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Ebola hemorrhagic fever

Ebola hemorrhagic fever

© Illustration Bruno Laporte

Microorganism: the Ebola virus, from the Filoviridae family

Disease: Ebola virus disease, or Ebola hemorrhagic fever

Occurrence of the disease

History: in 1976, 550 cases of Ebola virus disease were reported in Zaire and Sudan; 430 of these patients died.

Current situation: in industrialized countries, cases of Ebola virus disease are extremely rare.

Forecast: many researchers worry that under favorable circumstances, the viruses causing hemorrhagic fevers such as Ebola could cause many more casualties than the current AIDS pandemic. Our susceptibility to these viruses is one of the great weaknesses of mankind.

Mechanism of action of the microorganism: the devastating effects of the virus make it very difficult to study its mechanism of action. It is generally accepted that the destruction of tissue is a direct result of the multiplication of the virus.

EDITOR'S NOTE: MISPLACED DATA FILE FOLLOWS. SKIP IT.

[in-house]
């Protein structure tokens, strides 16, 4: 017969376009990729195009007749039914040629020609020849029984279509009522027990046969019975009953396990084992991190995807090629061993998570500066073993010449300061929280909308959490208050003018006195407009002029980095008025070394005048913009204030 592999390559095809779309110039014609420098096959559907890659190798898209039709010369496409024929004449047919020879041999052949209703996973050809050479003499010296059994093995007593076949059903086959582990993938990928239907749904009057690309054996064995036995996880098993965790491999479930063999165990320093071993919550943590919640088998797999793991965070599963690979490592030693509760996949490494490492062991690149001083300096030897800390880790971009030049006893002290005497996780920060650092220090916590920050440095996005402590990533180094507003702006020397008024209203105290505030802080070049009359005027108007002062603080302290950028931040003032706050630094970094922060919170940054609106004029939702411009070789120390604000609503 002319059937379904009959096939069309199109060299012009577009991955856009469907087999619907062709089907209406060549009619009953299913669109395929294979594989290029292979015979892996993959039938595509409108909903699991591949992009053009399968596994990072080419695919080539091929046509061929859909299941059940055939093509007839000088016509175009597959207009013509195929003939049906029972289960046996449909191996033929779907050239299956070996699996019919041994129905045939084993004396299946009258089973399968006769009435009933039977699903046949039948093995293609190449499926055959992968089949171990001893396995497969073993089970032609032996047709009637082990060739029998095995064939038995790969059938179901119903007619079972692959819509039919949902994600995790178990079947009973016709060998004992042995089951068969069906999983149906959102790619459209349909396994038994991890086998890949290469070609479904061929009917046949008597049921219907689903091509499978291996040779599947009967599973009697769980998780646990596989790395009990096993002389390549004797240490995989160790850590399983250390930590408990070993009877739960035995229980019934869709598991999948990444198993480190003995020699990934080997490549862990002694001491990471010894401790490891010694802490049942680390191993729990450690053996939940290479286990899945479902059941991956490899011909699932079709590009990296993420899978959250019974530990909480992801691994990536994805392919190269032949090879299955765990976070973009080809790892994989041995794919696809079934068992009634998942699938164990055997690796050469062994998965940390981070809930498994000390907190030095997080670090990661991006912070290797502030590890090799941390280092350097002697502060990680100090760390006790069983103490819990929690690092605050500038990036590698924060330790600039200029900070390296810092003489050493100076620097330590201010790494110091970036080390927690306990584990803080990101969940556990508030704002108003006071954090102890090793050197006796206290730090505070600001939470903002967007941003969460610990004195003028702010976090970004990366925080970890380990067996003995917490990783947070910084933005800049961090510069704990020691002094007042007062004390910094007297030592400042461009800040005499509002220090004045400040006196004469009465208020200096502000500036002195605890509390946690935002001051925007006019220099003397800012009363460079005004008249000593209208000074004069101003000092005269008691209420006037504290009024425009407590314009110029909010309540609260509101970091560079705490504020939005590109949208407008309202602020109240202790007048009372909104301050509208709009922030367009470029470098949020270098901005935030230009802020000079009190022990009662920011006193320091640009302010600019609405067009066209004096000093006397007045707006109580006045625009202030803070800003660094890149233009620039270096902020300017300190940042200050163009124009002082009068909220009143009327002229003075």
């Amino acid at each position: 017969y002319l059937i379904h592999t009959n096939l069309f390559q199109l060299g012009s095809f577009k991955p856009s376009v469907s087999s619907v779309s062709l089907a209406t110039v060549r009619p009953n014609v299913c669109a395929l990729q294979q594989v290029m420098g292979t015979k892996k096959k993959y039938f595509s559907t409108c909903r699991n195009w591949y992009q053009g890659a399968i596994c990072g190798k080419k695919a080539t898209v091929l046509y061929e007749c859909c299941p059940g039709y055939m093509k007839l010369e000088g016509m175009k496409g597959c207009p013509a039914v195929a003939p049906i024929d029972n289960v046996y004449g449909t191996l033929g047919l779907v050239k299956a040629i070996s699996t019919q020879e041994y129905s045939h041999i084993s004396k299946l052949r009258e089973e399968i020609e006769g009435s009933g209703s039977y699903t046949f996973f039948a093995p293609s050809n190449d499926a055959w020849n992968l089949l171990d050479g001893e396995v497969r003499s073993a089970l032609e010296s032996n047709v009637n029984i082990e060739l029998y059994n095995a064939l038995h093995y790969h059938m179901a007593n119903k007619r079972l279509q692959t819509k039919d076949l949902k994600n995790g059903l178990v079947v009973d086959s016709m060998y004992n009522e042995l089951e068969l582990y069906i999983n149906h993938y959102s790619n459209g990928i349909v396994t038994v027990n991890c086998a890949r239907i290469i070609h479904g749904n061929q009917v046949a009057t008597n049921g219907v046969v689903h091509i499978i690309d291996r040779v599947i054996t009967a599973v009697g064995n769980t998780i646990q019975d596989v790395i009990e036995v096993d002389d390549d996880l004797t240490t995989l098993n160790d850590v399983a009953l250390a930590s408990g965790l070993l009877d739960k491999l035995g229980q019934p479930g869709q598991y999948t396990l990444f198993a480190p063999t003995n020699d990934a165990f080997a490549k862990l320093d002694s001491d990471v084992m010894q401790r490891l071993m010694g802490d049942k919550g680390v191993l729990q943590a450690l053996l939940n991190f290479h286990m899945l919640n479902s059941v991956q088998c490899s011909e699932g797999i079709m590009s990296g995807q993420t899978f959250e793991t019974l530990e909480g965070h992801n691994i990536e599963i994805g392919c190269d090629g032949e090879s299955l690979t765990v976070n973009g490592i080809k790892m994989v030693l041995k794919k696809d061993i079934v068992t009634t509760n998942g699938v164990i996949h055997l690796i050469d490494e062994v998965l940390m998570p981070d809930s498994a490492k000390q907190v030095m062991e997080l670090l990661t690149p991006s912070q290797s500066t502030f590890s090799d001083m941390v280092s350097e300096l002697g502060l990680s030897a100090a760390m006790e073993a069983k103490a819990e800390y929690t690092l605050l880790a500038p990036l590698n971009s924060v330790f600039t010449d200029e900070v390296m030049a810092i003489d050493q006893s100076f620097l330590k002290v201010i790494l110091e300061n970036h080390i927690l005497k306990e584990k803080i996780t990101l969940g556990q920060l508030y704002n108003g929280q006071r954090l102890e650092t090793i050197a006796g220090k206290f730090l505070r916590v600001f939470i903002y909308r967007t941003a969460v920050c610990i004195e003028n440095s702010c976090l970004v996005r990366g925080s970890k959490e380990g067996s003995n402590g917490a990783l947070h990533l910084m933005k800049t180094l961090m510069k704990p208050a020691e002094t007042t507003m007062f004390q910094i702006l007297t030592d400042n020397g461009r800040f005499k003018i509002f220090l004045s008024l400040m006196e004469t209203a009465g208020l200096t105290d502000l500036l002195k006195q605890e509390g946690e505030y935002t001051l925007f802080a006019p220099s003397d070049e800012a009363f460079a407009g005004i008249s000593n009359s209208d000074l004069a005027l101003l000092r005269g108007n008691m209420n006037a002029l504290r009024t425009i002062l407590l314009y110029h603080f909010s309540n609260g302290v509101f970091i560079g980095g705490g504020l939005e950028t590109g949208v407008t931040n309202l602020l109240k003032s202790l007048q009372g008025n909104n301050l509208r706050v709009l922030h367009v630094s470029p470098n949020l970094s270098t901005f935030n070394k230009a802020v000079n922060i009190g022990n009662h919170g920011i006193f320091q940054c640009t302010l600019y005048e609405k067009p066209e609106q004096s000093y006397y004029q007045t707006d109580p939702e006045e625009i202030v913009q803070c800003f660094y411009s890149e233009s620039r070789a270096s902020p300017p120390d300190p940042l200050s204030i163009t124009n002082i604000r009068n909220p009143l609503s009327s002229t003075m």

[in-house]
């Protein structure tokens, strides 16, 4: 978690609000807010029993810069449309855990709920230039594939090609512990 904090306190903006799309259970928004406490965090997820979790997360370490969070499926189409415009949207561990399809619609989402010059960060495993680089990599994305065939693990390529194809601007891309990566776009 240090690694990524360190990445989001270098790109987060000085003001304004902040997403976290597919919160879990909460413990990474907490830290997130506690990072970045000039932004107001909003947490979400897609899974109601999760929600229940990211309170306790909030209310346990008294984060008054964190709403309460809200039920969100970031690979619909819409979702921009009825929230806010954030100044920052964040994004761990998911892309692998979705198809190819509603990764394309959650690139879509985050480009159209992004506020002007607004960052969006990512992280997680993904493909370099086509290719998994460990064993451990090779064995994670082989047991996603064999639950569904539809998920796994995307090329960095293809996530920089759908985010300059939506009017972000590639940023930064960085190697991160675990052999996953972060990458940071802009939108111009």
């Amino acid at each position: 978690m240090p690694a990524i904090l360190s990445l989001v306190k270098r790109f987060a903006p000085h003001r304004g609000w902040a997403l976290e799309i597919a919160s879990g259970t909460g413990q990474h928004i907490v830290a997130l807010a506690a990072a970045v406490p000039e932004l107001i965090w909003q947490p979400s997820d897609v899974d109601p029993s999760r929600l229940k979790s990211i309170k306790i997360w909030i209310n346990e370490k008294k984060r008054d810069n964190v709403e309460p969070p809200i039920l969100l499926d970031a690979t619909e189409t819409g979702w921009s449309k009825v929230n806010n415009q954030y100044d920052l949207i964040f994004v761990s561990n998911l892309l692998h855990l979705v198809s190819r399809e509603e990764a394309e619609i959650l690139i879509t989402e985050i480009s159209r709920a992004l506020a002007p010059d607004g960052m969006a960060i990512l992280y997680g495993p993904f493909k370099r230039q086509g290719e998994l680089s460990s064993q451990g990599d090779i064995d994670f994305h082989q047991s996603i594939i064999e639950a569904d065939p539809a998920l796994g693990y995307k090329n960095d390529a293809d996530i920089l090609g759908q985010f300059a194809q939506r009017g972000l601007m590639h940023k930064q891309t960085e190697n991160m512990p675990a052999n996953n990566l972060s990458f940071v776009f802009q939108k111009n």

Symptoms of the disease: sudden fever, discomfort, myalgia (muscle pain), headache, pharyngitis, vomiting, skin rash, hemorrhage accompanied by the failure of one or more organs, death.

Incubation period: from two to 21 days

Contagious period: as long as secretions or blood contain the virus.

Hosts: unknown, in spite of much research

Transmission: person to person transmission occurs by direct contact with blood, secretions, organs, or infected serum.

Treatment: not available

Geographical distribution of the microorganism: Africa

Prevention: isolation of infected individuals

Vaccine: not available